Think your documents are safe, now that they're stored in the Internet cloud? Think again
Animation: Greg Mably
So you’ve never gotten into the habit of making regular backups? Fortunately, nowadays copies of your e-mails probably rest safely with the likes of Yahoo, your photos with Flickr, your word-processor documents with Google, your music with iTunes, and so on. Whew! These applications reside on massive server farms, surely making your data as secure as they’d be with one of those fancy corporate disaster-recovery services.
But no. Data in the cloud are still vulnerable—in fact, your precious documents are no safer there than they ever were on the noisy, ancient 10-megabyte hard drive of your first PC.
Consider this. Within the past year, Apple discontinued its .Mac Groups and personal home pages, and AOL closed down its AOL Pictures, Xdrive, and BlueString services. Things are even worse over at Yahoo, which terminated Yahoo Briefcase, FareChase, My Web, Yahoo Audio Search, Yahoo Pets, Yahoo Live, Yahoo Kickstart, and Yahoo for Teachers, and will soon shutter the venerable Geocities, a site that was already five years old when Yahoo bought it in 1999.
At least these services folded in an orderly fashion. Linkup, formerly MediaMax, closed its doors in the summer of 2008 with little notice, taking with it hundreds of gigabytes of personal photos and videos. Its customers needed backups, and so do you—even a robust service like Gmail goes off-line from time to time.
In fact, things are in some ways worse than ever. On your own computer, you can just pop in a blank CD and burn a backup of your data. But how do you copy a Web-based inbox?
Google’s answer is Gears, an open-source browser extension that works with most modern Web browsers and can copy data locally for some programs. Unsurprisingly, Gears works best with Gmail, Google Documents, and other Google apps, though a few others, such as Zoho Writer and Zoho Mail, are also ”Gears aware.”
Gears works by keeping a database on your PC and a Web server that lets you access mail, documents, or what have you when you’re off-line. Your initial backup depends greatly on your download speed. While Gears itself doesn’t take much time, even with a connection of more than 10 megabits per second your PC will chug all night on a gigabyte of Gmails.
If you’re using Yahoo Mail or Hotmail, your only real choice is to use a POP (Post Office Protocol)-based e-mail client like the Mozilla Foundation’s Thunderbird to create local copies. If your goal in using a Web-based e-mail service was to keep those thousands of messages from cluttering your hard disk, sorry about that.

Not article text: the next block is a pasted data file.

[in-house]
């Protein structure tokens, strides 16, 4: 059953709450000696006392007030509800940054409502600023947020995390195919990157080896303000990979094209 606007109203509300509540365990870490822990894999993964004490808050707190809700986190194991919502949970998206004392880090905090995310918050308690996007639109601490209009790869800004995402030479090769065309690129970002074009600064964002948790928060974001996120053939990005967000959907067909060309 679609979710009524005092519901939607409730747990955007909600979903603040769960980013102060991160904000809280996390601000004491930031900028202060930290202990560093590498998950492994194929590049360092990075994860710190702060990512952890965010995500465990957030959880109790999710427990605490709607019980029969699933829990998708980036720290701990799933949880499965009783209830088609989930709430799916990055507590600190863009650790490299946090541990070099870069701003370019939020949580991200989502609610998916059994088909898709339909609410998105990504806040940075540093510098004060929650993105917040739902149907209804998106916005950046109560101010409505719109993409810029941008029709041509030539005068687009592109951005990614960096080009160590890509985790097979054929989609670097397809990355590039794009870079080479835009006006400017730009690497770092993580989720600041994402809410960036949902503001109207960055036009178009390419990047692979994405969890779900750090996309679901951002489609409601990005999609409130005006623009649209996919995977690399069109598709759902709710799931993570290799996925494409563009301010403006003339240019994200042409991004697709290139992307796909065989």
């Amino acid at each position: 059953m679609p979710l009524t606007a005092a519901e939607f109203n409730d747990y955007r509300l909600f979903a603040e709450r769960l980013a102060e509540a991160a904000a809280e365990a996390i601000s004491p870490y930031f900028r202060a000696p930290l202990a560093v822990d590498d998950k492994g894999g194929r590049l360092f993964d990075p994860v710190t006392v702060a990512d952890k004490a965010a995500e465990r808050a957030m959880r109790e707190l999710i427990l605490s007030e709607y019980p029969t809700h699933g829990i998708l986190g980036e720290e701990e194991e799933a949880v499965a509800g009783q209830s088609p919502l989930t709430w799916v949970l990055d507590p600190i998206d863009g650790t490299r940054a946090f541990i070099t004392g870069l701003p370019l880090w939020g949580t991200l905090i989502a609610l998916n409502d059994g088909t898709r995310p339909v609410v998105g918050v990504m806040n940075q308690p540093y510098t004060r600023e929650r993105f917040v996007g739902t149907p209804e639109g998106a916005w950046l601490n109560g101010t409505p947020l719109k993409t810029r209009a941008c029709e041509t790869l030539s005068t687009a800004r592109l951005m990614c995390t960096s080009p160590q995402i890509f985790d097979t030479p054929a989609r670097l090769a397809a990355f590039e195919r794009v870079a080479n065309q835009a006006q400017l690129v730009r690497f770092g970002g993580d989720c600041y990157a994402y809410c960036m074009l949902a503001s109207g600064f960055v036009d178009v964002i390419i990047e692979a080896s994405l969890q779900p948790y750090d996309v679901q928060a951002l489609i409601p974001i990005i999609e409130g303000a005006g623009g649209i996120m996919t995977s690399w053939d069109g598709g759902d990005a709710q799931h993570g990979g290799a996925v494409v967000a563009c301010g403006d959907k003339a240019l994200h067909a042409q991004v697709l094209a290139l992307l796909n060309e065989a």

Gears also copies photos from Picasa Web Albums, but if your pictures are elsewhere, you’ll need another solution. And what about those painstakingly added descriptions, dates, and place names—your photos’ metadata, as it’s called?
If you’re an Apple iPhoto and Flickr user, you’re in luck. The latest version has built-in backup for Flickr (and Facebook) images and metadata. Windows users need a third-party program like FlickrMetadataSynch or FlickrEdit, which automatically download copies from your Flickr account and allow you to synchronize metadata. (FlickrEdit also works on Linux and Mac desktops.) Another program, Migratr, lets you also transfer photos from one online image service to another, including Flickr, Picasa, Phanfare, Photobucket, and Zoomr.
Last, but by no means least, if your music or video collections are in the cloud, you may have problems. For example, when Walmart started to sell music free of digital rights management (DRM) protections in 2008, it turned off its DRM-licensing servers, temporarily leaving its earlier music customers in the lurch.
The DRM schemes used by iTunes, HDGiants, VuDu, and the rest similarly require you to authorize your local copy of an album or movie before playing it. If HDGiants, which is currently in Chapter 11 bankruptcy, goes out of business and takes down its authorization servers, the movies and music you bought there might as well be on eight-track cassettes for all the good it will do you.
Mercifully, Apple has started to make DRM-free versions available at its iTunes store, and for US $0.30 per song, you can remove the DRM from songs previously purchased. The music at some other stores, such as Amazon.com, is also blessedly free of copy-protection schemes, making it easy to copy the files.
Don’t wait for it to rain to think about fixing the roof. Now is the time to ask yourself how, in the event of a temporary or permanent shutdown, you would get your hands on your data or purchased media. Cloud computing can make some things a lot easier, but it doesn’t eliminate the need to back up.
About the Author
Steven J. Vaughan-Nichols won’t say how long he’s been writing about technology, but he remembers filing stories via a 300-baud modem. He has a blog at Computerworld magazine and can be reached at email@example.com.